I’ve spoken with a number of friends in the commercial radio industry and the story is very familiar: since the pandemic especially, less people use over-the-air radio to listen to programming. The majority of over-the-air radio listening is done in the car and with the C-19 pandemic, there’s simply been less driving and commuting.

We radio enthusiasts are unique compared with our neighbors in that we actually have radios in our homes.

There is a trend, though, above and beyond anything pandemic related and it’s hard to ignore: with the proliferation of mobile Internet devices that anyone and everyone carries on their person, consumers prefer and expect on-demand content.  If you have a radio show on an FM station and it’s not offered as a podcast or via one of the streaming networks, you could be missing out on the bulk of your potential audience.

Even though I’m a hard-core radio enthusiast (by pretty much any measure), I appreciate on-demand content. For example, my staple evening news show these days is Marketplace. I prefer listening to the show live at 18:00 local on WCQS (88.1 FM) even though the signal isn’t super strong at my home (fortunately, I’ve got some brilliant radios to pull it in!). At least half of the time, however, family plans intrude on that 18:00-18:30 time slot, so I rely on the Marketplace podcast version of the show which is typically posted thirty minute after the end of their live show. So even though I’m a radio enthusiast, I still rely on streaming content for my favorite news show.

As technology and listener habits shift, I do wonder how local radio stations will adapt.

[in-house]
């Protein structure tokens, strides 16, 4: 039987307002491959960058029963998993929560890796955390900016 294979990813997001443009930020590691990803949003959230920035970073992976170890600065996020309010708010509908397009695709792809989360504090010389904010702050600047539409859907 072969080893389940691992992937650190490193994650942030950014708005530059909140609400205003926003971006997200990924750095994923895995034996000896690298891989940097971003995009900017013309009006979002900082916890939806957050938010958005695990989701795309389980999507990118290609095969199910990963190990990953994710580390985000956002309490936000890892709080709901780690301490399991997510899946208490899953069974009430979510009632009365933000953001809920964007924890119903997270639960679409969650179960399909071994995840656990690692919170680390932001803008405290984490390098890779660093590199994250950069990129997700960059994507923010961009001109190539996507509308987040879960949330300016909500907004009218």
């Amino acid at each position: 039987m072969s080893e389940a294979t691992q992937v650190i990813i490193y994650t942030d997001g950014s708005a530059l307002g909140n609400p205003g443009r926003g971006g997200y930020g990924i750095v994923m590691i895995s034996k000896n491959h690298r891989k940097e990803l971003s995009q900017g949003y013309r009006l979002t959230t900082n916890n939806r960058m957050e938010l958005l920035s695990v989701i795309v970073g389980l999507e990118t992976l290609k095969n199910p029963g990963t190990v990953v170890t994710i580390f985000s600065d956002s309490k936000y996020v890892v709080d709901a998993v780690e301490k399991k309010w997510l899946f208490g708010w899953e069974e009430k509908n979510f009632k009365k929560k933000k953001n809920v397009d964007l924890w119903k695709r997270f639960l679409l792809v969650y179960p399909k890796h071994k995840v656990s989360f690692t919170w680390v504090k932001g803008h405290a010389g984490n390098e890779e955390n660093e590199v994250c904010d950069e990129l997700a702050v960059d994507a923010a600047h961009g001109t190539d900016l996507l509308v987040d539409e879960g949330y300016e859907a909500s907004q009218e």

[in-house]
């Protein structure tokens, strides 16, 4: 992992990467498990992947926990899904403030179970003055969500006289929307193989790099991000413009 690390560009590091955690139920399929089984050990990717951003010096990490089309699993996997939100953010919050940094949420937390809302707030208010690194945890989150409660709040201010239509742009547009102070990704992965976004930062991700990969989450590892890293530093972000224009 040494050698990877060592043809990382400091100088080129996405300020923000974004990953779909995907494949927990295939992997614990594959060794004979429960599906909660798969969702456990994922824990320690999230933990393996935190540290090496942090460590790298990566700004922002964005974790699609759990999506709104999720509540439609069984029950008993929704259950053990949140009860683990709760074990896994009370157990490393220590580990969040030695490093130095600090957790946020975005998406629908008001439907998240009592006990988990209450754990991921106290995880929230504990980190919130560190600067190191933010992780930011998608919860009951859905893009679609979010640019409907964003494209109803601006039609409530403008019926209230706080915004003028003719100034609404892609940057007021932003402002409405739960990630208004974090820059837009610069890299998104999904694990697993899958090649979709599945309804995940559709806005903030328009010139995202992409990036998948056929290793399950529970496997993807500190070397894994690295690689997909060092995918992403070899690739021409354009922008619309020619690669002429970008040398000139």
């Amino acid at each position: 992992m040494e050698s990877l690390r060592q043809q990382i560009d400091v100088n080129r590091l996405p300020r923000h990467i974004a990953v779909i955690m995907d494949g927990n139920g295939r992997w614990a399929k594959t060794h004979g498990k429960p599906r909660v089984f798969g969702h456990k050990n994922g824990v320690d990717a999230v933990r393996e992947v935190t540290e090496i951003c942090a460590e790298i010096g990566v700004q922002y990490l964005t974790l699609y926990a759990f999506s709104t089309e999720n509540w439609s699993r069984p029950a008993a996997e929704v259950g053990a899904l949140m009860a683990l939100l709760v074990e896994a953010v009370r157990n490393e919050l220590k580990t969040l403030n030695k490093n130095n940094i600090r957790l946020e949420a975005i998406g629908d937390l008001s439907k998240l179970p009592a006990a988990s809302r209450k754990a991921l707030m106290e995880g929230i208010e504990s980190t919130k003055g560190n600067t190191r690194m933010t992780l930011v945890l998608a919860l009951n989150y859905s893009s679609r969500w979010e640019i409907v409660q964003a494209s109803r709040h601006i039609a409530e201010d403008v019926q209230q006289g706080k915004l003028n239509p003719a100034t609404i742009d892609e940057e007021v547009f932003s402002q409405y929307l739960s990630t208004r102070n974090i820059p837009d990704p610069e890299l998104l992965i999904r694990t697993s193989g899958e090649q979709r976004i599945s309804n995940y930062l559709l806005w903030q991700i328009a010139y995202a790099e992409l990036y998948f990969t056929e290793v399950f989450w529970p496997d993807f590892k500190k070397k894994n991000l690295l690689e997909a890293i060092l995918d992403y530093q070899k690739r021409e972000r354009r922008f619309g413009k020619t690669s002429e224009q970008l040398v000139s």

We’ve a number of SWLing Post community members who work in the radio industry around the world. Feel free to chime in and comment with your thoughts and experience.

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Radio Waves: Switzerland’s Move to Digital, Guyana Rejects USAGM’s Request, Ham Records China/US Encounter, and Farm Radio International Endorsement

Radio Waves:  Stories Making Waves in the World of Radio

Because I keep my ear to the waves, as well as receive many tips from others who do the same, I find myself privy to radio-related stories that might interest SWLing Post readers.  To that end: Welcome to the SWLing Post’s Radio Waves, a collection of links to interesting stories making waves in the world of radio. Enjoy!

Many thanks to SWLing Post contributors Mike Terry, Dan Robinson, Ulis Fleming, and William Lee for the following tips:


Switzerland Inches Closer to FM Switch-Off (Radio World)

GENEVA — Switzerland is embarking on the next phase of its digital radio switchover strategy. In May René Wehrlin, media specialist at Switzerland’s Federal Office of Communications (Ofcom) announced the country’s next steps toward the country’s total transition to DAB+.

Ofcom officially confirmed in 2019 that the nation would say “adios” to all FM radio programs by the end of 2024 at the latest. At the time, the “Digital Migration” (DigiMig) working group, set up by the Swiss private and public radio sectors and Ofcom in 2013, stated that 68% of radio listening was digital, 37% of which was via DAB+ and 15% exclusively via FM.[]

Guyana refuses US’ request to facilitate radio broadcasts to Venezuela (Demerara Waves)

Guyana’s President David Granger late Friday said his administration rejected a request by the United States (US) to use the medium wave radio frequencies of this South American nation to broadcast Voice of America programmes to Venezuela.

Mr. Granger said Guyana turned down the request because of security, health and political risks that Guyana could expose itself to with Venezuela which is claiming the Essequibo Region that makes up about two-thirds of this former British colony.